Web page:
The growth rate of dogs varies according to the size of the breed. Large breeds of dogs such as the English Mastiff, Irish Wolfhound and Great Dane have a longer growth period compared to smaller breeds such as the Miniature Schnauzer, Cairn terrier and Papillon. The disparity between the growth rates of different dog breeds is due to their different energy requirements, which are affected by the dog's size, temperament and type of coat.
In 2004, the growth rate of dogs, as well as the body-weight changes during the growth period, was studied in 173 puppies that represented 12 different breeds. The study was published in the 2004 issue of the Journal of Nutrition by the American Society for Nutrition.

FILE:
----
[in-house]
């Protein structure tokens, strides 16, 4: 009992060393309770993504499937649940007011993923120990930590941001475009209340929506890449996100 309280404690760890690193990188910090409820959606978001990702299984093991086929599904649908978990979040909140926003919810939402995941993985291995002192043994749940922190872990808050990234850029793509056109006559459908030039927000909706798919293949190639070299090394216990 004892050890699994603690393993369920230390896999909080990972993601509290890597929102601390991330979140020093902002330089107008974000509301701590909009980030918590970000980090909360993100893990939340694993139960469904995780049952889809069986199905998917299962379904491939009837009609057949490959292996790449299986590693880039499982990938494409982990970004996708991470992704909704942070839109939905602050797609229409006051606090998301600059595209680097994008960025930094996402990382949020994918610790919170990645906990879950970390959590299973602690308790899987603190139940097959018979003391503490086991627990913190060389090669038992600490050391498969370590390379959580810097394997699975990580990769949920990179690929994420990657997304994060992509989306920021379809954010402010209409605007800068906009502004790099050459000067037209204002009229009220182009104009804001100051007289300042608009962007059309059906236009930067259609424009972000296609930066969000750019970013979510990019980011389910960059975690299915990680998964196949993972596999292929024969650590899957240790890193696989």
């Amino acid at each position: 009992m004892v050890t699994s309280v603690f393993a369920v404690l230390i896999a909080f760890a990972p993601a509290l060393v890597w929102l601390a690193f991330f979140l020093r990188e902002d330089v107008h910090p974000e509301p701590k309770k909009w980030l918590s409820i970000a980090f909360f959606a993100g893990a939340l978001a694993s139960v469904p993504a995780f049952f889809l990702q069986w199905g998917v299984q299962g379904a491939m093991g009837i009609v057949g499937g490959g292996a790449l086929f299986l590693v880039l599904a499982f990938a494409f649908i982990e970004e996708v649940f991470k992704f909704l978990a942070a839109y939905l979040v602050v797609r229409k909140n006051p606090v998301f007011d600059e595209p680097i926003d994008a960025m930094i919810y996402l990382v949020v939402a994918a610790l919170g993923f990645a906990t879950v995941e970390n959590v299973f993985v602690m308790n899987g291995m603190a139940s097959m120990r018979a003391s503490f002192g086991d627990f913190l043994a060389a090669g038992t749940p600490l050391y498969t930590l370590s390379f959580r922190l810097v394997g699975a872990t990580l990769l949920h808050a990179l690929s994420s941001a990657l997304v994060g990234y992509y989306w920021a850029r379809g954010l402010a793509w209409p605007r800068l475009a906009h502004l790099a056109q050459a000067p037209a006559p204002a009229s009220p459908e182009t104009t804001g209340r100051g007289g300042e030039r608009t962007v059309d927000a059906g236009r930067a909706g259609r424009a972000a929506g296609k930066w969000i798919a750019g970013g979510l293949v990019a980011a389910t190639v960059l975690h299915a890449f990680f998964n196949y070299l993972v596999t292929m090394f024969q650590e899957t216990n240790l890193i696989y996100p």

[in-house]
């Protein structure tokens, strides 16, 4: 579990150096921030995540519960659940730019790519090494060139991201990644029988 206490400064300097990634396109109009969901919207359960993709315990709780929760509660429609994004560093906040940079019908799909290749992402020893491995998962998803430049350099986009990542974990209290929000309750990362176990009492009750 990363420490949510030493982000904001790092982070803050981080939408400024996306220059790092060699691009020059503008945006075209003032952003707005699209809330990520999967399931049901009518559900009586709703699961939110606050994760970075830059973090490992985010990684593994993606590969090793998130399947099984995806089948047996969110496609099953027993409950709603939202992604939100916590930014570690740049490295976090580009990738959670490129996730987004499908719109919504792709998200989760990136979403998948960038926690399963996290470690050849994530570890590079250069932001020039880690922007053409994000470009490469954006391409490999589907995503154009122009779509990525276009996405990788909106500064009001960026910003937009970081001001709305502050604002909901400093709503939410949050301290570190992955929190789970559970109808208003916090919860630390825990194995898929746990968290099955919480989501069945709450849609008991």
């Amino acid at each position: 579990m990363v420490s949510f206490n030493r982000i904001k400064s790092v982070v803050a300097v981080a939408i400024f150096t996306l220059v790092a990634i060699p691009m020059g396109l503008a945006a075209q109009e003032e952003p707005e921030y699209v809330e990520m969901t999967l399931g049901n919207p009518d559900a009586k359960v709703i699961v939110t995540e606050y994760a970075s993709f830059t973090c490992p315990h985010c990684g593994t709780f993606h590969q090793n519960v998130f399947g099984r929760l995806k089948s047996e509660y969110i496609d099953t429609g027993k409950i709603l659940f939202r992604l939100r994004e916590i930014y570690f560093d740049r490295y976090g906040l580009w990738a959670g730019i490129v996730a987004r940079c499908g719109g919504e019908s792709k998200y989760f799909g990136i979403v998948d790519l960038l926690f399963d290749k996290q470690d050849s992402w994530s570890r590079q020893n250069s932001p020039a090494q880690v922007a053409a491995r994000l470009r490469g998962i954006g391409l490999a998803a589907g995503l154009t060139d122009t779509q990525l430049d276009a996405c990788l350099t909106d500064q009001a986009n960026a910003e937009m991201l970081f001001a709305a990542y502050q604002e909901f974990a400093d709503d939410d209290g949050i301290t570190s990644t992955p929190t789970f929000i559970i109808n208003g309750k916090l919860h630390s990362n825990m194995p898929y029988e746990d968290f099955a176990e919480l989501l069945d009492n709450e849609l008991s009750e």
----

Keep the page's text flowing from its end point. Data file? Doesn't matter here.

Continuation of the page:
The breeds that were in the study were the English Mastiff, St. Bernard, Irish Wolfhound, Great Dane, Newfoundland, Labrador Retriever, Beagle, English Springer Spaniel, Cocker Spaniel, Miniature Schnauzer, Cairn Terrier and Papillon. The puppies were observed for a period of 12 months for small to medium-sized dogs, and 18 months for large breeds.
It was observed in the study that toy dogs experienced growth spurts until 11 weeks after birth, small to medium-sized dogs until 14 to 16 weeks and large breed dogs up to 5 months. The increase of body weight during this spurts on average was between 13 to 17 percent per week.
In the study, toy dogs and small and medium sized dog breeds were able to achieve 99 percent of their growth at around 9 to 10 months. Large dog breeds reached 99 percent of their adult weight at 11 to 15 months.